You may be asking at this point, But what does this really look like in my life? For me, with my shame-laden stories of physical and verbal abuse, which I hold catalogued in my mind and stamped as body memories I can’t seem to physically shake? For me, who never feels like I’m quite thin enough no matter how much I work out or how much weight I lose? For me, who cannot stand a certain part of my body—nose, arms, thighs, skin, hair? For me, who is battling disordered eating? For me, who overspends on clothes, cosmetics, and hair products? For me, whose confidence waxes and wanes depending on how good I feel like I look on any given day, for any given event?
What it really looks like is listening intently to God’s words of love for you, and praying that you will begin to believe them. It includes sharing your story of body shame and your struggle against its lies with a trusted, safe friend, counselor, or pastor. It means asking for this safe person to speak truth to you. Remember: safe people are those who have shown you over time that they are trustworthy. They will affirm you, not criticize you. And they won’t shy away from speaking the truth in gentle love to you either.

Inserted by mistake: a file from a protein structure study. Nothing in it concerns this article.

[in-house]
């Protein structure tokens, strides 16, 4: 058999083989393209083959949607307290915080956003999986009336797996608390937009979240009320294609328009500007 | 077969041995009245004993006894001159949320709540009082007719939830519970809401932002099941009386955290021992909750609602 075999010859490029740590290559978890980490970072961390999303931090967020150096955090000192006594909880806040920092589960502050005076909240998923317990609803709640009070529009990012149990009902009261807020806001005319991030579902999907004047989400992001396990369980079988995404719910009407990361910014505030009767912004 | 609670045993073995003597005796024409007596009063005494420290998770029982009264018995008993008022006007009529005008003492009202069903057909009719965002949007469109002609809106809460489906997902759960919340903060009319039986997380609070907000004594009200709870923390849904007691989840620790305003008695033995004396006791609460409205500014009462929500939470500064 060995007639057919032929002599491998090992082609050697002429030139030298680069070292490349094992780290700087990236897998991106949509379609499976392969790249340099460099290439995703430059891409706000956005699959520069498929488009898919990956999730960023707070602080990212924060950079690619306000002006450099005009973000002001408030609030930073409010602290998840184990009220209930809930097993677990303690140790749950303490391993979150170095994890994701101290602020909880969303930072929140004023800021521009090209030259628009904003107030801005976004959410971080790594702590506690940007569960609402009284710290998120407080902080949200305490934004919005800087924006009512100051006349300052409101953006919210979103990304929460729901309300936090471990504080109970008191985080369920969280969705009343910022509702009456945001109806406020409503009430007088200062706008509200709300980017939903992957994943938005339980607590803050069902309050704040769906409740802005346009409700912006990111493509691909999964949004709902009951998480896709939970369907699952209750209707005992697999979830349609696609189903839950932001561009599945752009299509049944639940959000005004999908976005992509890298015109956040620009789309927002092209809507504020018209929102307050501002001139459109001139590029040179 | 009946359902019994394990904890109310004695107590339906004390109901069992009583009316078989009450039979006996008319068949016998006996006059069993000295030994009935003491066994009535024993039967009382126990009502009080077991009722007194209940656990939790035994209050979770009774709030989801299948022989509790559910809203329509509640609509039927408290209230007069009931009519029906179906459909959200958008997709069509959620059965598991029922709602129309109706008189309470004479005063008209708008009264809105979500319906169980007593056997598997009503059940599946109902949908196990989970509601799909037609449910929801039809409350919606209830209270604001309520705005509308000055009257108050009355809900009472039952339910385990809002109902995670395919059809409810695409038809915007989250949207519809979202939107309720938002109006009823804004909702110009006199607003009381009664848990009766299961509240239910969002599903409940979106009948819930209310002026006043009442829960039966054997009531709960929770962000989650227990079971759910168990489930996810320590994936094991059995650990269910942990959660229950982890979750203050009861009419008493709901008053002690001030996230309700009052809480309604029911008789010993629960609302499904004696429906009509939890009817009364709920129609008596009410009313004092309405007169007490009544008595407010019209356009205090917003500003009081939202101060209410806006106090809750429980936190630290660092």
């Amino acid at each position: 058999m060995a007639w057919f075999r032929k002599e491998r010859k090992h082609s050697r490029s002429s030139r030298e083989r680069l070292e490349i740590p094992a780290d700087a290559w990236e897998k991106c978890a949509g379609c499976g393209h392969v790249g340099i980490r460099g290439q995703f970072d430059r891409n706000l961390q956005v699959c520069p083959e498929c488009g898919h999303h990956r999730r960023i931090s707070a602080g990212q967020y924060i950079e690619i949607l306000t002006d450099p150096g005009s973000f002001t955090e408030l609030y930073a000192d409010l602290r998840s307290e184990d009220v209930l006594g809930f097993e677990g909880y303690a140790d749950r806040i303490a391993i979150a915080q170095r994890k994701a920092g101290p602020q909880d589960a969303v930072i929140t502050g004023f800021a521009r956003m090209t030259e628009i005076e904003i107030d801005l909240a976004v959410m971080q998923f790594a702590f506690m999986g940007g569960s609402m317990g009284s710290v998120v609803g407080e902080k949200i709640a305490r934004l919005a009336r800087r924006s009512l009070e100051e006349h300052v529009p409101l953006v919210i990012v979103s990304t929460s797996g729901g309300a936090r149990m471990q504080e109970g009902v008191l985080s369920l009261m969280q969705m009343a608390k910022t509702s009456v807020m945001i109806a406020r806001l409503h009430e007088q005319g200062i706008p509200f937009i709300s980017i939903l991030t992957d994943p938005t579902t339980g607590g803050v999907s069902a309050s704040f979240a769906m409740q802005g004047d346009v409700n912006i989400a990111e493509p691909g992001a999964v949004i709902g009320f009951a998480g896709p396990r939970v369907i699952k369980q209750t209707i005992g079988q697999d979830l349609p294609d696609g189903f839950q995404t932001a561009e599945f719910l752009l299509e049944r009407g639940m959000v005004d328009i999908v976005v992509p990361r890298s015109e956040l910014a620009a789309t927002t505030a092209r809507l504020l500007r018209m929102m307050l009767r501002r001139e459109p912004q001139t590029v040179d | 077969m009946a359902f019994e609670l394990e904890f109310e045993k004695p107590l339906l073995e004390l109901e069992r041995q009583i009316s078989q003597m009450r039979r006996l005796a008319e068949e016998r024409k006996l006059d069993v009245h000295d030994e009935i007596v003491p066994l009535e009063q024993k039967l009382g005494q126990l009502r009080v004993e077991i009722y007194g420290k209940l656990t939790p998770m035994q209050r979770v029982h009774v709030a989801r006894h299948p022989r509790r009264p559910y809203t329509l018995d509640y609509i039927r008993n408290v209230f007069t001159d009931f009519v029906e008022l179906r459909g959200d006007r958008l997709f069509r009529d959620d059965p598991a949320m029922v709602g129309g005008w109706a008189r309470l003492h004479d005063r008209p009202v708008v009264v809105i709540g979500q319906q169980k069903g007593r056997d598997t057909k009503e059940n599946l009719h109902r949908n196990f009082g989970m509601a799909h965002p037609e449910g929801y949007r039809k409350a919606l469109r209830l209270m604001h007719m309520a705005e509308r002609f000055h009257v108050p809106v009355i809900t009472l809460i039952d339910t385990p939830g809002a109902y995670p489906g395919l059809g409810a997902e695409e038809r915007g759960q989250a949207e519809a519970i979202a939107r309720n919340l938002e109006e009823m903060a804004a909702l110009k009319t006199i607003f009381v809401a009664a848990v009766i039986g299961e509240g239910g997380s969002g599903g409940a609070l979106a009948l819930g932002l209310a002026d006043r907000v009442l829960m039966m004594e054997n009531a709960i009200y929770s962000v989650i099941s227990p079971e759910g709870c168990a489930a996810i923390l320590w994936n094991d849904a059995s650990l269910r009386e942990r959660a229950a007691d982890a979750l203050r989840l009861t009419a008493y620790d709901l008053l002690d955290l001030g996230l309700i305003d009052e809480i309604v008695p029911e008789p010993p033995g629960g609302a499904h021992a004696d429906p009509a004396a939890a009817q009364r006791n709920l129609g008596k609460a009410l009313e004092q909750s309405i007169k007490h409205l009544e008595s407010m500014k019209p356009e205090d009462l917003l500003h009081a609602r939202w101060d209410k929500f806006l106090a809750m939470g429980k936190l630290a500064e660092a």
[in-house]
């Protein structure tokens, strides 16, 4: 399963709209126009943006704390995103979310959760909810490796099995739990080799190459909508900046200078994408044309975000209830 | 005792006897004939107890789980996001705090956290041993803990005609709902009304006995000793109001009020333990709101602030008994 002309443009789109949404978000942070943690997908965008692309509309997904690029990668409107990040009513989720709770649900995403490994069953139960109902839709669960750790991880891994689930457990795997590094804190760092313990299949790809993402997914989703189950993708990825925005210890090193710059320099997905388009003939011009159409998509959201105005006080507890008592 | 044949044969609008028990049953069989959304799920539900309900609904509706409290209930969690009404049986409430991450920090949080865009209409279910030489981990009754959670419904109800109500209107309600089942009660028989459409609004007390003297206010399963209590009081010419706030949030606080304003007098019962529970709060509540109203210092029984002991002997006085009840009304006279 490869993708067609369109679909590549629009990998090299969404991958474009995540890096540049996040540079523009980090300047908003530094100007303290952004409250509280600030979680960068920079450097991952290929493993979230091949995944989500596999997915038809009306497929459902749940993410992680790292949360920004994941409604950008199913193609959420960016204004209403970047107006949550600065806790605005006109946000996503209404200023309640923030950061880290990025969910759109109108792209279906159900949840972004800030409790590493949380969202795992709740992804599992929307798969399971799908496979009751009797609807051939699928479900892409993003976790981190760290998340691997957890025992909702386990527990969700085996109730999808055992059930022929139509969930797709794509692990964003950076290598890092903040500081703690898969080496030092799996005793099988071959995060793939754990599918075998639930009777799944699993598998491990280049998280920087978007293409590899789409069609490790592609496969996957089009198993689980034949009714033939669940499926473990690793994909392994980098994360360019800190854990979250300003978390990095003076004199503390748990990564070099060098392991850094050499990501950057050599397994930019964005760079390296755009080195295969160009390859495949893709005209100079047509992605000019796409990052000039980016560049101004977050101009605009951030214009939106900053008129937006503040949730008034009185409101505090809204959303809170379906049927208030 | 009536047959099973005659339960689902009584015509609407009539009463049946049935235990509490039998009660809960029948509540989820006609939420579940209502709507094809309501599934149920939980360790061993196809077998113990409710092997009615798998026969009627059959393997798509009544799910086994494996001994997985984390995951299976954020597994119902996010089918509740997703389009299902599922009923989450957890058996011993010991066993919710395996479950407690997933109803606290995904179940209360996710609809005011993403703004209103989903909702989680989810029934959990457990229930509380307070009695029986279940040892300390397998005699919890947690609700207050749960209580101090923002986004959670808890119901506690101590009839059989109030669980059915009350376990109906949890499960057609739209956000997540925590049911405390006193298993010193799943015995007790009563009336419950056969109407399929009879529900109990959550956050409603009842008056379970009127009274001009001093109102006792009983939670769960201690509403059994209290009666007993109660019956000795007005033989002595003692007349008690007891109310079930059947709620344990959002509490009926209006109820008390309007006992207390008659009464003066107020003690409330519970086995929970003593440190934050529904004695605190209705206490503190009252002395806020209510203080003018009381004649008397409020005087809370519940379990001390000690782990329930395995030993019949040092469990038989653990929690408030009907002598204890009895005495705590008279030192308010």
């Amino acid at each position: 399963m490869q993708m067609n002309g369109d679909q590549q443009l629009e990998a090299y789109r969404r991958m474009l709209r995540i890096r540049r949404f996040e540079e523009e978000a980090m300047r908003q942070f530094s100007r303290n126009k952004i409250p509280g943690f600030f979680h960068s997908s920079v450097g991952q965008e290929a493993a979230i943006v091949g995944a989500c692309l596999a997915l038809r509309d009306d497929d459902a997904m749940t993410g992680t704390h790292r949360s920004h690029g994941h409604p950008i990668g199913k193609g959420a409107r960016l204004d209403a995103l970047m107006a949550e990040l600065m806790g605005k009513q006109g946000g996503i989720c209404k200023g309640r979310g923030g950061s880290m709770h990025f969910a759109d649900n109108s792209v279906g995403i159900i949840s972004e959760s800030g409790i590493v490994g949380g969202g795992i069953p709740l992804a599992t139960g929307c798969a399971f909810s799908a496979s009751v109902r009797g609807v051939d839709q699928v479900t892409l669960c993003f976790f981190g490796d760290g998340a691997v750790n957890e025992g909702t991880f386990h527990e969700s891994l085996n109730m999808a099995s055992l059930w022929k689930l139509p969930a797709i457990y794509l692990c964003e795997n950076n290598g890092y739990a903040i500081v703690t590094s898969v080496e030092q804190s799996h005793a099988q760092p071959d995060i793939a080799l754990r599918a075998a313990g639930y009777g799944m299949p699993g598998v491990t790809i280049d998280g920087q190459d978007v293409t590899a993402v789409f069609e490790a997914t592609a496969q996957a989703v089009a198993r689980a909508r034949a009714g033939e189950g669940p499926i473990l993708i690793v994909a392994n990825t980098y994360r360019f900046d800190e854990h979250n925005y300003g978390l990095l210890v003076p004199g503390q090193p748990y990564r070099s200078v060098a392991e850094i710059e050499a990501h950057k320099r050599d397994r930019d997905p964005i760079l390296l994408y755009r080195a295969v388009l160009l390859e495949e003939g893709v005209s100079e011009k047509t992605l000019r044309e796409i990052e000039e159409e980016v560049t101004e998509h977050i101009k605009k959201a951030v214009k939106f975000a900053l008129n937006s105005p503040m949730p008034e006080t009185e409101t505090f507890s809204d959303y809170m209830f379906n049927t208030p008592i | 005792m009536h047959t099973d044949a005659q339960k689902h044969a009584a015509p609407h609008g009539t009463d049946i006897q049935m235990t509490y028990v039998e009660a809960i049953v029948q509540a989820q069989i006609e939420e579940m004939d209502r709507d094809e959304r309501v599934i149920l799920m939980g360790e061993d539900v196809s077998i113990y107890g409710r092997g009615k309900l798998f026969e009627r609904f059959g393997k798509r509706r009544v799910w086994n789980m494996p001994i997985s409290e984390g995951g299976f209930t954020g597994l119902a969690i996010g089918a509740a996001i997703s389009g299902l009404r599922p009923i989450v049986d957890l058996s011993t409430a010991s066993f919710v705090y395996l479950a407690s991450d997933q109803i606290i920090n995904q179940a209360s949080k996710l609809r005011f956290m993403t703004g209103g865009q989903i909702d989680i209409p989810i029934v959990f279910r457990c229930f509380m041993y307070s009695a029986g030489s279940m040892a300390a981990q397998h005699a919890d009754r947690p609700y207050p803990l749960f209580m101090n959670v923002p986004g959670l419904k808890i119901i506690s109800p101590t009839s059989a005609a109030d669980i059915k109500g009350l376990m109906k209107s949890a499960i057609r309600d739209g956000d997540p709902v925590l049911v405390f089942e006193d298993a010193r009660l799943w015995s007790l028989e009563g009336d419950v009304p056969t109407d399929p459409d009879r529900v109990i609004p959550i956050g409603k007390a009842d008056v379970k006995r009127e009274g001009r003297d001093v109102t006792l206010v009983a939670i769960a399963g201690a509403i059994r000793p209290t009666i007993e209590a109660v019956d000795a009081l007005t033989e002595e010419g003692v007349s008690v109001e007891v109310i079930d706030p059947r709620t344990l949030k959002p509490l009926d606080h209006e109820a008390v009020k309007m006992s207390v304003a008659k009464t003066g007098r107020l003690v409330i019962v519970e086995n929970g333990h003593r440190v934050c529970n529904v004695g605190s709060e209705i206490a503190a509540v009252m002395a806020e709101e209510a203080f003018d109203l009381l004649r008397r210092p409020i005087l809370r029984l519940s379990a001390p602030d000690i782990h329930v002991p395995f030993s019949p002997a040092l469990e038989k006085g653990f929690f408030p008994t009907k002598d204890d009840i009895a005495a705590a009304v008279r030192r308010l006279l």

Not only do I need truthful reminders from friends about my situation (clothing, body image, beauty), but I need a call to confession from my God—a turning in repentance back toward him, an acknowledgment that yes, I have been chasing beauty in all the wrong places.3 And where has that gotten me? Emptier than ever, more insecure, jealously comparing and competing, and far from my Father.
But he doesn’t leave me there, and he hasn’t left you there either. The Father comes to heal your body shame by giving you a new heart (Ezek. 26:36). This may be the last thing you think you need, but it’s actually the first and most important thing. The new heart you’re given through faith in Jesus Christ is a heart that can’t be swayed by fashion trends and vacillating weight or body shape. This new heart gives you an unshakeable beauty, one that can never perish, spoil, or fade— an “imperishable beauty.” This heart knows love and speaks love to you constantly, comforting pained places inside of you. Christ died and rose again so that you would always know that you’re loved, and so that nothing could separate you from his love (Rom. 8:38–39). Not even your body shape or disordered eating or appearance obsession can keep you from God’s love. None of it holds a candle to the love you have through Christ with the Father.